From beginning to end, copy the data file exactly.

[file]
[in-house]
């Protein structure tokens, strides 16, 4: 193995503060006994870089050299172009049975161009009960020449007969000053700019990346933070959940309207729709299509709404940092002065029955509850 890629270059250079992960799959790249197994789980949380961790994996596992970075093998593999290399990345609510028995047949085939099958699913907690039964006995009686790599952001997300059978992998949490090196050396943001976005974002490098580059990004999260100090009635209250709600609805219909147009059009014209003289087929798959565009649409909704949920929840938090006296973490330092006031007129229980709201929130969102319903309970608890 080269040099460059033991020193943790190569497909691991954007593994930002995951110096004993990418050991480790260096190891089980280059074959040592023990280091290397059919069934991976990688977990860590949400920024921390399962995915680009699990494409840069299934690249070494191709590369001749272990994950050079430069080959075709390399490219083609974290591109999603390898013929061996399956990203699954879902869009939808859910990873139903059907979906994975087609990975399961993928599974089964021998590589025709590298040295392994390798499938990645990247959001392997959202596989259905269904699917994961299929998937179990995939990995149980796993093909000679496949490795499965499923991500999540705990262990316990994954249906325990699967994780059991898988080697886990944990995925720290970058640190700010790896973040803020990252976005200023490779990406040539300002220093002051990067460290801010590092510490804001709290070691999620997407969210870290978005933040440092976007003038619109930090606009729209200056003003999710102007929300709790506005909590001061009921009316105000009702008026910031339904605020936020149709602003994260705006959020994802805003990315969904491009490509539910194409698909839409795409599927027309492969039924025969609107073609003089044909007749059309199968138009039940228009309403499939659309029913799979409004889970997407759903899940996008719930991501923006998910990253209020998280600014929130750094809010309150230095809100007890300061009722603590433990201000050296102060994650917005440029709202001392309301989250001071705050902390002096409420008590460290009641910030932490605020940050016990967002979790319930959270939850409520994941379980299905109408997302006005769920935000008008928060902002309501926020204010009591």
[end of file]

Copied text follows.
[in-house]
């Protein structure tokens, strides 16, 4: 193995503060006994870089050299172009049975161009009960020449007969000053700019990346933070959940309207729709299509709404940092002065029955509850 890629270059250079992960799959790249197994789980949380961790994996596992970075093998593999290399990345609510028995047949085939099958699913907690039964006995009686790599952001997300059978992998949490090196050396943001976005974002490098580059990004999260100090009635209250709600609805219909147009059009014209003289087929798959565009649409909704949920929840938090006296973490330092006031007129229980709201929130969102319903309970608890 080269040099460059033991020193943790190569497909691991954007593994930002995951110096004993990418050991480790260096190891089980280059074959040592023990280091290397059919069934991976990688977990860590949400920024921390399962995915680009699990494409840069299934690249070494191709590369001749272990994950050079430069080959075709390399490219083609974290591109999603390898013929061996399956990203699954879902869009939808859910990873139903059907979906994975087609990975399961993928599974089964021998590589025709590298040295392994390798499938990645990247959001392997959202596989259905269904699917994961299929998937179990995939990995149980796993093909000679496949490795499965499923991500999540705990262990316990994954249906325990699967994780059991898988080697886990944990995925720290970058640190700010790896973040803020990252976005200023490779990406040539300002220093002051990067460290801010590092510490804001709290070691999620997407969210870290978005933040440092976007003038619109930090606009729209200056003003999710102007929300709790506005909590001061009921009316105000009702008026910031339904605020936020149709602003994260705006959020994802805003990315969904491009490509539910194409698909839409795409599927027309492969039924025969609107073609003089044909007749059309199968138009039940228009309403499939659309029913799979409004889970997407759903899940996008719930991501923006998910990253209020998280600014929130750094809010309150230095809100007890300061009722603590433990201000050296102060994650917005440029709202001392309301989250001071705050902390002096409420008590460290009641910030932490605020940050016990967002979790319930959270939850409520994941379980299905109408997302006005769920935000008008928060902002309501926020204010009591």